The typical urban river is affected by various factors relating to water quality problems, physical habitat modification (for flood prevention) and flashy flows. These restrict macroinvertebrate biodiversity such that a few tolerant taxa may dominate and more sensitive organisms may be completely absent. This paper presents the findings of a year long, macroinvertebrate survey of an urban river catchment and investigates the effects of physical habitat modification on macroinvertebrates using various analytical tools. It is demonstrated that considerable variation in invertebrate species, abundance, diversity and tolerance exists between different urban rivers, sites on the same river and individual sites at different sampling times. Analysis of paired sites with similar water quality, but contrasting physical habitat, indicates that less modified sites support a slightly higher quality macroinvertebrate fauna (defined by biotic score and beta diversity) than heavily engineered sites. It is concluded that water quality is the primary limiting factor of invertebrate biodiversity in the heavily urbanized River Tame catchment. The removal of heavy engineering structures may facilitate improvements to invertebrate fauna in urban rivers only in conjunction with improvements to water quality.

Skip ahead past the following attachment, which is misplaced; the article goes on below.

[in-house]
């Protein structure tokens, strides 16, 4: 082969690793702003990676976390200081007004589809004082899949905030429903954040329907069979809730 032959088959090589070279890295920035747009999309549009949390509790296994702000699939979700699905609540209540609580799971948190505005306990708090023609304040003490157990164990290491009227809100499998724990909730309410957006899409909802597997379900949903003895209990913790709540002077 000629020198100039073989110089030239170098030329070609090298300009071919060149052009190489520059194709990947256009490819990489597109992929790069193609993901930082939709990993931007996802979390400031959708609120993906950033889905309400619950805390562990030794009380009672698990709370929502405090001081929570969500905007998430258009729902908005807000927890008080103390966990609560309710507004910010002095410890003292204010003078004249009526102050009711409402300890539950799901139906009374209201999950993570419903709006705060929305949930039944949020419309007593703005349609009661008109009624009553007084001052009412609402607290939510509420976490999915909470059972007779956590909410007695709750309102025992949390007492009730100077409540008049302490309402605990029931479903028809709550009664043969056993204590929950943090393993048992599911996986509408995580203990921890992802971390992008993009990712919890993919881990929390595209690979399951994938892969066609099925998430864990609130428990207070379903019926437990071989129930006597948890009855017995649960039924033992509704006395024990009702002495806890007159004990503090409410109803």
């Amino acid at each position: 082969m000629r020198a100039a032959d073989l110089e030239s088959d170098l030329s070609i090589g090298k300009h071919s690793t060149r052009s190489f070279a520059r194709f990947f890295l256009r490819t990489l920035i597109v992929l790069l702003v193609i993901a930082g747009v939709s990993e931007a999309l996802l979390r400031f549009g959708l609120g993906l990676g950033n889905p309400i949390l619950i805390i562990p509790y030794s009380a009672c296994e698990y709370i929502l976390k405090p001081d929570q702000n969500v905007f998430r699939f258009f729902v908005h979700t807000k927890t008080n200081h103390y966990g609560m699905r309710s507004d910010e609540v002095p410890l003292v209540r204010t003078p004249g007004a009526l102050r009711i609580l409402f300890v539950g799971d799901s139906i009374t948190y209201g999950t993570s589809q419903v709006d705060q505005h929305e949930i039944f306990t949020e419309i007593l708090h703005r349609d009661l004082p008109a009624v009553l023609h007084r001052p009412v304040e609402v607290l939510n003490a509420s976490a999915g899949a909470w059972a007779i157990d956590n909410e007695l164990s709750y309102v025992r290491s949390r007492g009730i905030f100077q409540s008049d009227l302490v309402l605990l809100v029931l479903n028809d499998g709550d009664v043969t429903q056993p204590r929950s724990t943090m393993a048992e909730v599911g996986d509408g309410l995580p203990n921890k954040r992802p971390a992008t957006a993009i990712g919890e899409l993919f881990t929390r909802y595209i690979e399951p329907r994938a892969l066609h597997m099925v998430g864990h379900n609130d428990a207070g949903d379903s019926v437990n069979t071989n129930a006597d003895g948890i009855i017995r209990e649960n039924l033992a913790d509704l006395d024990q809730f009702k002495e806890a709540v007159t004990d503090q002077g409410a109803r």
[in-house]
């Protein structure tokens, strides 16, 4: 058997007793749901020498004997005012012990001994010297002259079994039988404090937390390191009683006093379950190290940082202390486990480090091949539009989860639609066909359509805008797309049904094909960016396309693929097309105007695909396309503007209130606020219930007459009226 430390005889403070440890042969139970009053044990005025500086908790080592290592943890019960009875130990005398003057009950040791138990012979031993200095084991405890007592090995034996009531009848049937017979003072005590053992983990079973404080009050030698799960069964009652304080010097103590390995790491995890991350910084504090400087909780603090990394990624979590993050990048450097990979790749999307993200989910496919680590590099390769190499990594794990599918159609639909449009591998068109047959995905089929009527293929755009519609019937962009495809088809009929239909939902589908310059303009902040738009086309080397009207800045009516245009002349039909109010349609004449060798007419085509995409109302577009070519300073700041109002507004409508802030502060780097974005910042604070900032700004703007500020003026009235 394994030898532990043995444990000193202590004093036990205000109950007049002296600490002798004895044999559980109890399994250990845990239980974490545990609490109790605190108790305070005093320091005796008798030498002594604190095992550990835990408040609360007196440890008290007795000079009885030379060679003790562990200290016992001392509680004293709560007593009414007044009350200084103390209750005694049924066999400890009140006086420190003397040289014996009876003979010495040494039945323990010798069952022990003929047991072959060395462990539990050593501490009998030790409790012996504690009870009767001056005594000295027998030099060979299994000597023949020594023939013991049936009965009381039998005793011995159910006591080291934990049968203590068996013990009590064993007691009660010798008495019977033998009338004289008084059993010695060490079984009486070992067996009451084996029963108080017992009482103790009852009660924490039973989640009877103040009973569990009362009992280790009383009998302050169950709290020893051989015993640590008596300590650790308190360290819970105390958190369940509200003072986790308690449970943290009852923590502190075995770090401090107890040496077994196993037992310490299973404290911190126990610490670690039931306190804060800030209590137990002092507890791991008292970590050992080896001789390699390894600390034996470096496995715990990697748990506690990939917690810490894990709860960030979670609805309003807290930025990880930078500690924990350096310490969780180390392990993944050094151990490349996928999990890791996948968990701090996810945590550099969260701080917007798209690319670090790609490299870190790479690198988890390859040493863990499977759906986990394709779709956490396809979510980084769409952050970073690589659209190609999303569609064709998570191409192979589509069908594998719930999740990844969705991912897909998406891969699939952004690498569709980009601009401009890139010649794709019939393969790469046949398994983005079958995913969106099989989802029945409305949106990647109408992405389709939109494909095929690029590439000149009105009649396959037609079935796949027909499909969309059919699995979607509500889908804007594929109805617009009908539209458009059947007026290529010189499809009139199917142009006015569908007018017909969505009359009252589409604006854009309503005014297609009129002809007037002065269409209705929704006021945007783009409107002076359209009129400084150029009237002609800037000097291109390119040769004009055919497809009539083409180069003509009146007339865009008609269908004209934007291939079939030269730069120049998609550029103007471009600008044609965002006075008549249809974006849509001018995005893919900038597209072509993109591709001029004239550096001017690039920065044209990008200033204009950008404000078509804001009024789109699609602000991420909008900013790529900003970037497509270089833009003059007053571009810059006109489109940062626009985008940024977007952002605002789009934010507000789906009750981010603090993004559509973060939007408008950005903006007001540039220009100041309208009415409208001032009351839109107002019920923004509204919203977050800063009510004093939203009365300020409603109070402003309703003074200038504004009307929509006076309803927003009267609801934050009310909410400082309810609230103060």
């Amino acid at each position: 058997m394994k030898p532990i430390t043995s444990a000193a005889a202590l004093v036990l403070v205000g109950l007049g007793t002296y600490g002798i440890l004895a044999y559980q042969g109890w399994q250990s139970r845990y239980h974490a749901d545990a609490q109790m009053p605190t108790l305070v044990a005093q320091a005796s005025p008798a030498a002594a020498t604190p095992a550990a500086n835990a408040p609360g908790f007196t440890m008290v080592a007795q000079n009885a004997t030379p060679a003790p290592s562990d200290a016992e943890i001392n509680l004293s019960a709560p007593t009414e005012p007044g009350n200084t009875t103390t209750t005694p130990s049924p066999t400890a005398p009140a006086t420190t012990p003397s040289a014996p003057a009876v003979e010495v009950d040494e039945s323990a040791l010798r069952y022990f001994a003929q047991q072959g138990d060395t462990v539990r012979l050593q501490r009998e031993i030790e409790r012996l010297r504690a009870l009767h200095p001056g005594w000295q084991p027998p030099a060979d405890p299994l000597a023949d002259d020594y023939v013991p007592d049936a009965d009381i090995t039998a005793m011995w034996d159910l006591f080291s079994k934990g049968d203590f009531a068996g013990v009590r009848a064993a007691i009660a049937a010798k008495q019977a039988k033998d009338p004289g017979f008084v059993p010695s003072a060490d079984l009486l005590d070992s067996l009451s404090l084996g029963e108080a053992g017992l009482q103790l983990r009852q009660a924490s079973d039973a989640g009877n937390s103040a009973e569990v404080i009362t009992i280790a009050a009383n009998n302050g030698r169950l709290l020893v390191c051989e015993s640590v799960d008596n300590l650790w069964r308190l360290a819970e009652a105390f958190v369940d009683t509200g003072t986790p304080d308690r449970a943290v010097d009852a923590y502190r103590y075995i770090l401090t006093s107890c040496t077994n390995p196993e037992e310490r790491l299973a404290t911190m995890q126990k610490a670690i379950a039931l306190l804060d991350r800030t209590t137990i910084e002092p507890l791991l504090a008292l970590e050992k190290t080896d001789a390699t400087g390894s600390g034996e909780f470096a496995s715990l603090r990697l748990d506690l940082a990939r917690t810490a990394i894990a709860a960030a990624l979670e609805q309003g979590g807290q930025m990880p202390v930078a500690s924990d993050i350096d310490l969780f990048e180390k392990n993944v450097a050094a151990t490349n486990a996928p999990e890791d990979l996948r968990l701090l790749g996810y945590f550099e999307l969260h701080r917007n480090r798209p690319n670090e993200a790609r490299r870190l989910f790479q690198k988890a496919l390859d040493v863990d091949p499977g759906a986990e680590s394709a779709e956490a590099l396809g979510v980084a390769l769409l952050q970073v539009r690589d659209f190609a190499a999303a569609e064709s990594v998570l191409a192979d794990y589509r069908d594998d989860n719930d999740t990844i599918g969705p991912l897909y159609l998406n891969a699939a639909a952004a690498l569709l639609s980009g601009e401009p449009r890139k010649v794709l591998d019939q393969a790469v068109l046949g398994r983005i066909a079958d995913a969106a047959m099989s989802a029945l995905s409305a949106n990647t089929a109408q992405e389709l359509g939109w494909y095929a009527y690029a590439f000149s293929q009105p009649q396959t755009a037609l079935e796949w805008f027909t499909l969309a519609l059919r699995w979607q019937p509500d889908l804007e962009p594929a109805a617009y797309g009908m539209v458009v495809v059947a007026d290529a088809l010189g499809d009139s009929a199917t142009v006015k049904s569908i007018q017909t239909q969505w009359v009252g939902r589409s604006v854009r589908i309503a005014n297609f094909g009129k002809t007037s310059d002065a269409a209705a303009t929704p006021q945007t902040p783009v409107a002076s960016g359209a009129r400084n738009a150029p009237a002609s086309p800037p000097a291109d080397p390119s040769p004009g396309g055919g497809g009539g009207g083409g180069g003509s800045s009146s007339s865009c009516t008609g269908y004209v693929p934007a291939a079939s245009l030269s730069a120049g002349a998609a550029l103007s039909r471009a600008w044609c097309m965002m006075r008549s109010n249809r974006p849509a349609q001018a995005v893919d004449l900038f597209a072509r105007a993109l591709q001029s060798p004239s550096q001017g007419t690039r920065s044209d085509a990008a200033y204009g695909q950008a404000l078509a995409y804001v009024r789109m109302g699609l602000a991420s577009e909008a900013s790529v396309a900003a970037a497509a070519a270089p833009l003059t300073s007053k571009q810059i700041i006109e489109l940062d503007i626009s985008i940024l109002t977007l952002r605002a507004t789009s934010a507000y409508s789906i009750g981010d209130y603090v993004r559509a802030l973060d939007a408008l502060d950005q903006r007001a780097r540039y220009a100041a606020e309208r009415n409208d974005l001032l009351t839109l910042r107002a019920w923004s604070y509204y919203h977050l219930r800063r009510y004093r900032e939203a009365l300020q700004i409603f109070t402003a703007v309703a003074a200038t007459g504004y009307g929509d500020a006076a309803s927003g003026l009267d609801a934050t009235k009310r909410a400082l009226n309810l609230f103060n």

|Number of pages||12|
|Publication status||Published - 1 Jan 2001|